The analytically implied rotation curve shape is VB2 (r) = 2VB2 (rb )

ln[(1 + r/rb )2 (1 + (r/rb )2 )] − 2tan−1 [r/rb ] , r/rb

where V (r) ∝ r for small r. The peak in velocity occurs at rmax ≃ 3.3rb , and Vmax = VB (rmax ) ≃ 2.4VB (rb ).

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McGaugh & de Blok (1998) emphasized that the sharp r 1/2 rise in central circular velocity predicted by the NFW ∝ r −1 density profile is in striking disagreement with the roughly linear rise in rotation velocity observed in LSB galaxies: “Even treating both c and V200 as completely free parameters, no fit can be obtained.”

Figure 1. Rotation curves of (a) ten dwarf irregular and (b) seven low surface brightness galaxies (symbols) with measured rotation curves and published mass models for stellar, gas, and dark matter components, normalized to the best fit values of r0 and rotational velocity v0 at r0 predicted by density profile ρDM (r) with (α, β, γ) = (2, 3, 0.2), which is represented by the solid line; ρB (r) is nearly identical. (From KKBP98.) KKBP98 fit the observed rotation curves with a more general profile, ρDM (r) =

ρ0 (r/rt )g , ⇒ V (r) = V , (3) t (r/r0 )γ [1 + (r/r0 )α ](β−γ)/α [1 + (r/rt )a ](g+b)/a

in which ρ(r ≪ r0 ) ∝ r −γ , ρ(r ≫ r0 ) ∝ r −β , and α characterizes the sharpness of the change in logarithmic slope. This is equivalent to ρNFW (r) for (α, β, γ) = (1, 3, 1), and to the so-called isothermal profile with a core r0 for 3

(α, β, γ) = (2, 2, 0). Parameters rt and Vt of the corresponding rotation curve are the effective “turnover” radius and velocity, and a parameterizes the sharpness of the turnover. Because of the relatively small range of radii probed by measured rotation curves, such measurements cannot be used to constrain all five parameters of ρDM , so we fixed the outer logarithmic slope to the value suggested by the theoretical models β = 3, b = 0.34. The plausible value of the parameter α = 2 was determined using galaxy rotation curves that do show a turnover. We then found that γ ≈ 0.2 fits the observed rotation curves of our sample of 17 galaxies. The corresponding best-fit slopes of the velocity profile are (a, b, g) = (1.50, 0.34, 0.9). Note that g = 1 − γ/2. With parameters α, β, and γ (or a, b, g) fixed, we fitted the data for the remaining two free parameters: ρ0 and r0 (or Vt and rt , or in terms of Burkert’s profile, ρb and rb ). The resulting structural relations show a decrease in the characteristic density with increasing characteristic radii, or an increase in maximum rotation velocity with increase in the radius at which the maximum occurs. Matching these observational relations is a challenge for any theory that aspires to explain the observed rotation curves. 2.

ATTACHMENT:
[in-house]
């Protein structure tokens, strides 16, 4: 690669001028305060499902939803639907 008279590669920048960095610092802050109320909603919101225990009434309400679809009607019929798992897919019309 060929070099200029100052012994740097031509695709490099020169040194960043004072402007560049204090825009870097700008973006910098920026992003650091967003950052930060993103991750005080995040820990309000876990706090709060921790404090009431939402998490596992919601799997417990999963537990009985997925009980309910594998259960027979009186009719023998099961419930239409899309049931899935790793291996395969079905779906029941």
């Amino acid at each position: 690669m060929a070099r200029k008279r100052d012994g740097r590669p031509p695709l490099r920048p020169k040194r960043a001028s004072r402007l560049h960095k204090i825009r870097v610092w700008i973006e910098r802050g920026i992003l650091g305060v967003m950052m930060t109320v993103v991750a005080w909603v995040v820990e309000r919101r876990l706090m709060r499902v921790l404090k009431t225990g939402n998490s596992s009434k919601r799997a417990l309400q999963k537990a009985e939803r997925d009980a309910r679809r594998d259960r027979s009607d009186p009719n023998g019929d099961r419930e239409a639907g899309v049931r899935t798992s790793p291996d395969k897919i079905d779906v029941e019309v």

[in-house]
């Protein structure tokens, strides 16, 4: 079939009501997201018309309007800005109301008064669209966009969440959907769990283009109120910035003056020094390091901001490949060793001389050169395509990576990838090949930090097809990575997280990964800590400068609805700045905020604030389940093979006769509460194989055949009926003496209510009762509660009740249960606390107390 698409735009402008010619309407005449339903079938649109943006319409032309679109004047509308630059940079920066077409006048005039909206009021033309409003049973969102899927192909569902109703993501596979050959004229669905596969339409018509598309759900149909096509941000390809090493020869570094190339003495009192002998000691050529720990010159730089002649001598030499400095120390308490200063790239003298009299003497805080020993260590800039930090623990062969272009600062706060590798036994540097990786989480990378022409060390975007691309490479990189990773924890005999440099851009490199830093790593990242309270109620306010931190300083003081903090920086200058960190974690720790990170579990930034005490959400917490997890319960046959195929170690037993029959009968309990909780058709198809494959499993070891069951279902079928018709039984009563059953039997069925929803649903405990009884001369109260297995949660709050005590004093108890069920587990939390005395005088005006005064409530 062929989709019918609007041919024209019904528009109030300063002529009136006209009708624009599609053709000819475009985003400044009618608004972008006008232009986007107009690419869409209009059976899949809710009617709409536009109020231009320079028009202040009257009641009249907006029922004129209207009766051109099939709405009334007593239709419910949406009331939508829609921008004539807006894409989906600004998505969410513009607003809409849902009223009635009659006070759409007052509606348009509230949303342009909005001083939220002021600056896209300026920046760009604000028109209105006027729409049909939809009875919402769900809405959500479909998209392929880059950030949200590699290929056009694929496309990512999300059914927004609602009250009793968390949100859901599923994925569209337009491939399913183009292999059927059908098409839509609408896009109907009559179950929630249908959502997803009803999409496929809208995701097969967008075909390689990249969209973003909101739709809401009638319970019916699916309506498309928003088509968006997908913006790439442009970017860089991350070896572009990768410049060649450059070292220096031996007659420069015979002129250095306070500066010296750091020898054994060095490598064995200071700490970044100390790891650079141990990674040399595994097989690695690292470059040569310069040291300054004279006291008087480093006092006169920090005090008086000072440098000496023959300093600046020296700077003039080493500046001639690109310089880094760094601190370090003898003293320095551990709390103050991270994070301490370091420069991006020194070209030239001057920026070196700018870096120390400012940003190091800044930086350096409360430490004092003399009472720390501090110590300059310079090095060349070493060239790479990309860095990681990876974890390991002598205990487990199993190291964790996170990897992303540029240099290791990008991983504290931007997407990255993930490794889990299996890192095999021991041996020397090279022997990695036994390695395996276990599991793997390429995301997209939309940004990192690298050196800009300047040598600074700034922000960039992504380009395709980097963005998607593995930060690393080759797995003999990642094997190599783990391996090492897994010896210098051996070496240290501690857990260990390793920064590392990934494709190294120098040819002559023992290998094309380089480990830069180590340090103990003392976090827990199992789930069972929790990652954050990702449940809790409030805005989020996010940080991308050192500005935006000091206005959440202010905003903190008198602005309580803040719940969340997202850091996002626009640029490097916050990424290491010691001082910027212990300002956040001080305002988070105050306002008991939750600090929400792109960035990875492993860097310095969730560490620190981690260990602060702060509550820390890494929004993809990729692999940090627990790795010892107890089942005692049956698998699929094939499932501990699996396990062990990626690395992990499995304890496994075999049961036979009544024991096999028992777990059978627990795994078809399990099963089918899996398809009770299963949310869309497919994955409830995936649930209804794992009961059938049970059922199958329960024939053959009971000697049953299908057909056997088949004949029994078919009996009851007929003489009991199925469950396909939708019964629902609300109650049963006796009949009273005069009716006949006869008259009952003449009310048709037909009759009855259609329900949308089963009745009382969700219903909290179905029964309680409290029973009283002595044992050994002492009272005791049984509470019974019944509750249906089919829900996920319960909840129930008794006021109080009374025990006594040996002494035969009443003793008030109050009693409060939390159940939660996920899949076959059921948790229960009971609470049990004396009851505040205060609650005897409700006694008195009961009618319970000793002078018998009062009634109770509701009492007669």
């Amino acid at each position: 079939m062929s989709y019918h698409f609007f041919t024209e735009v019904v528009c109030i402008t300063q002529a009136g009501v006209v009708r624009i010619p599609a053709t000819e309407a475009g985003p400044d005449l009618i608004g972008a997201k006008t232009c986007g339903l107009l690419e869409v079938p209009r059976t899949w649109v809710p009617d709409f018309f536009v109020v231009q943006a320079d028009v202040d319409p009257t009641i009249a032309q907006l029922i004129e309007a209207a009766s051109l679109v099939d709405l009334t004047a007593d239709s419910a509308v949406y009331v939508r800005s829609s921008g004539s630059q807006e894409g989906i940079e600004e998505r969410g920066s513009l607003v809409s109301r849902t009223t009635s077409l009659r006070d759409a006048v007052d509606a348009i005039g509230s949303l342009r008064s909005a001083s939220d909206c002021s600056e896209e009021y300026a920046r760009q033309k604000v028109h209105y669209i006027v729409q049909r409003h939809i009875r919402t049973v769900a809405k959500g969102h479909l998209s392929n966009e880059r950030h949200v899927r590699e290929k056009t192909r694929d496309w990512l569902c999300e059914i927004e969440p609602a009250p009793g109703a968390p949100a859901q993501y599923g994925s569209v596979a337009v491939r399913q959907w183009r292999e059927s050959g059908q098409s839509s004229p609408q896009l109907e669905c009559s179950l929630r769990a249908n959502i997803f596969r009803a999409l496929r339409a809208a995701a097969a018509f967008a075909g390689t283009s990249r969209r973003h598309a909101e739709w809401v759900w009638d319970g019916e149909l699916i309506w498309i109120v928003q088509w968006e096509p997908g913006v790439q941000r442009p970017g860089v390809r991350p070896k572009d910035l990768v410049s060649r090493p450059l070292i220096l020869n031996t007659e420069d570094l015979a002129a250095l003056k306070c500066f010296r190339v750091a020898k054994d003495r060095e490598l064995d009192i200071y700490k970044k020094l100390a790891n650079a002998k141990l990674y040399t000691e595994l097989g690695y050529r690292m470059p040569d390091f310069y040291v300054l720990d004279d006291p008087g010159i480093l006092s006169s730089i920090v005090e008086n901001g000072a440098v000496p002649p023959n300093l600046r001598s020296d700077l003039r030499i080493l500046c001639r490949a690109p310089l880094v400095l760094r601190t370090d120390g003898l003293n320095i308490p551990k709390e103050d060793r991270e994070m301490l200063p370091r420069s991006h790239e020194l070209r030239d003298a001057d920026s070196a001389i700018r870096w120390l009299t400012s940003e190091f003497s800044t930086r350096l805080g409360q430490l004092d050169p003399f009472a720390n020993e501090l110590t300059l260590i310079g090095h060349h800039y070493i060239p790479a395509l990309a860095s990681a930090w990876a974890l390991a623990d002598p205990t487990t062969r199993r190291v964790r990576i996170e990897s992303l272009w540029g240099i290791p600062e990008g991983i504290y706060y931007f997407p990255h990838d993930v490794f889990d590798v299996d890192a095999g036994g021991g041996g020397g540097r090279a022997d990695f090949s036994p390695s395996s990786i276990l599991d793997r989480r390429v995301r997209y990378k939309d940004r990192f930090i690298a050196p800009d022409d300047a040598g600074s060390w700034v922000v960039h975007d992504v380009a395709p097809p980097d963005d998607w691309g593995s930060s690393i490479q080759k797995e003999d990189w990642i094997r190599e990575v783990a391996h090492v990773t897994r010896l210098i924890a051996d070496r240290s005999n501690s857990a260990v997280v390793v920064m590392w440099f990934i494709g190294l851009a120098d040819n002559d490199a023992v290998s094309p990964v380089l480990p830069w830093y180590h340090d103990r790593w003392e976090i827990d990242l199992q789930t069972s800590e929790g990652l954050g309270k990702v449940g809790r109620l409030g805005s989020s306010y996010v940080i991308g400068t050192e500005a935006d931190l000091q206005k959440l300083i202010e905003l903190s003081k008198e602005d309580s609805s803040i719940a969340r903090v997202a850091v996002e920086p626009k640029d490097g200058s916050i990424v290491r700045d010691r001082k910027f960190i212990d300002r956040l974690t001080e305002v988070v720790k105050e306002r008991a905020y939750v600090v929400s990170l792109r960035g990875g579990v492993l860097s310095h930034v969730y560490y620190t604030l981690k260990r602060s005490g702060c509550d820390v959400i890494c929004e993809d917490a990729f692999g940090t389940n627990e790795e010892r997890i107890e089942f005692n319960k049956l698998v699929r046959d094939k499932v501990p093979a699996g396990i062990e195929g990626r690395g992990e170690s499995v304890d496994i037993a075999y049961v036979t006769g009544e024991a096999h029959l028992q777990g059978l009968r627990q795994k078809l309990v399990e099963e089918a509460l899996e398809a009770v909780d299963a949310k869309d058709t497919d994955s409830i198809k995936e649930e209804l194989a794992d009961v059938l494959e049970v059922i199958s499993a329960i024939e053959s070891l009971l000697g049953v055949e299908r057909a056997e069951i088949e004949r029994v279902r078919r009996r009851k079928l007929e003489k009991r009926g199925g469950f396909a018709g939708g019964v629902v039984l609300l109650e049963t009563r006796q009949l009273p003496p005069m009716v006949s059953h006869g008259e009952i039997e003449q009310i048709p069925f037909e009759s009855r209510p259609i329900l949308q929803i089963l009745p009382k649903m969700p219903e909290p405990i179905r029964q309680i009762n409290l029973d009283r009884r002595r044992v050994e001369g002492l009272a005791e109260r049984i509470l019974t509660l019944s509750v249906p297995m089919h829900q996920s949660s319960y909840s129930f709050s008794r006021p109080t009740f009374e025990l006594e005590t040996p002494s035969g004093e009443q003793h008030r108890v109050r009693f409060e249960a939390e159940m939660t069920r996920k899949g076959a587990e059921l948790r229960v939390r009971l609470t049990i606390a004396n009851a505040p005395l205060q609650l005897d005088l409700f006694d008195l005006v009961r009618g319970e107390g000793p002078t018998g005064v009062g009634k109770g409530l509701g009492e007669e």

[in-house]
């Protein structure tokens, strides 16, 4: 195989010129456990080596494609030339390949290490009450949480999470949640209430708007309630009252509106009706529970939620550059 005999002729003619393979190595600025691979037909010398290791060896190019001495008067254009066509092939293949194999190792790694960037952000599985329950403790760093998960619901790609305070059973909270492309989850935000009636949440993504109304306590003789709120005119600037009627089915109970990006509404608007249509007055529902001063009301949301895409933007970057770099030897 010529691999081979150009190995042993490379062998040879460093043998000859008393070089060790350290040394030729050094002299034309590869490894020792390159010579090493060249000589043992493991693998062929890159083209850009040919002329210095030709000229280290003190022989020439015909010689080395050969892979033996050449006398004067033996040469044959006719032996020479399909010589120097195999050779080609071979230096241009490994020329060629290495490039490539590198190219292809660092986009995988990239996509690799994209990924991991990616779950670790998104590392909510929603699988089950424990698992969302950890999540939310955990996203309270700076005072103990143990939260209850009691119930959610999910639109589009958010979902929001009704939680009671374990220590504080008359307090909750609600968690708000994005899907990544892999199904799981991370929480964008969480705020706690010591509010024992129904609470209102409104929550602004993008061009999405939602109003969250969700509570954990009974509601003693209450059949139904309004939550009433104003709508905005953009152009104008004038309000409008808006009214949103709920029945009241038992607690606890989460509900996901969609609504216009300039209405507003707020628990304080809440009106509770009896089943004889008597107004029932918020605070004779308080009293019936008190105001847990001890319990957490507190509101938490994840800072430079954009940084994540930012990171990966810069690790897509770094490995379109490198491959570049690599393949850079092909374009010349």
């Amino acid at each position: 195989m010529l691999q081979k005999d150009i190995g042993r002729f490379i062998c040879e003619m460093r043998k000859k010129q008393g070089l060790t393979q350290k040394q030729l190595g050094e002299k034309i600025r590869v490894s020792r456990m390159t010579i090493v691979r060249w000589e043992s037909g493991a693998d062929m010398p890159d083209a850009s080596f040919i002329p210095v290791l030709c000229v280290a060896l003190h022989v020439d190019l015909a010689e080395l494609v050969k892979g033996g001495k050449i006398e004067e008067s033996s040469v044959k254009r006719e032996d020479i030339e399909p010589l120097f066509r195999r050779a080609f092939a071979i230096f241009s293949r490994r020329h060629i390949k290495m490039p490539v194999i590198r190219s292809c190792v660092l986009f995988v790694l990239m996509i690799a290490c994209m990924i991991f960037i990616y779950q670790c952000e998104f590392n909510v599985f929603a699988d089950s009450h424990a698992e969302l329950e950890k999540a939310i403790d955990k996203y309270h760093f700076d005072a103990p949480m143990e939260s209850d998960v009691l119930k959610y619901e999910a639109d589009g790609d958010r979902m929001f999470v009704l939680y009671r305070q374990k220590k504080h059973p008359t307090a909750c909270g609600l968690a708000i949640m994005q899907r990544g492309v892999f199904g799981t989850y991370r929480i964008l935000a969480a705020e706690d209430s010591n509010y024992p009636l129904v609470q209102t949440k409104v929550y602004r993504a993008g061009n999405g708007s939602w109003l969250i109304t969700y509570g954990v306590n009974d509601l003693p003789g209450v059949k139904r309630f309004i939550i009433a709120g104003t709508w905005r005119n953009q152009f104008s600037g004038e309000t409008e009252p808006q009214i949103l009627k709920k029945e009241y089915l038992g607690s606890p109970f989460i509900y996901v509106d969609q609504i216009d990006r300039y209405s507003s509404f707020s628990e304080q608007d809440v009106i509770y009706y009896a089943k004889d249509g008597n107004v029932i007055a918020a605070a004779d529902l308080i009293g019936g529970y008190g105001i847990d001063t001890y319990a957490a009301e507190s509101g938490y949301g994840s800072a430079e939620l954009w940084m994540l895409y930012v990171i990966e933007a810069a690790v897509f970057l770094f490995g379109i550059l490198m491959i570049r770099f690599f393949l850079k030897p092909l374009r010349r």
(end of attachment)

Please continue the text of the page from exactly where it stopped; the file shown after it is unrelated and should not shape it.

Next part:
Radial Profiles From Simulations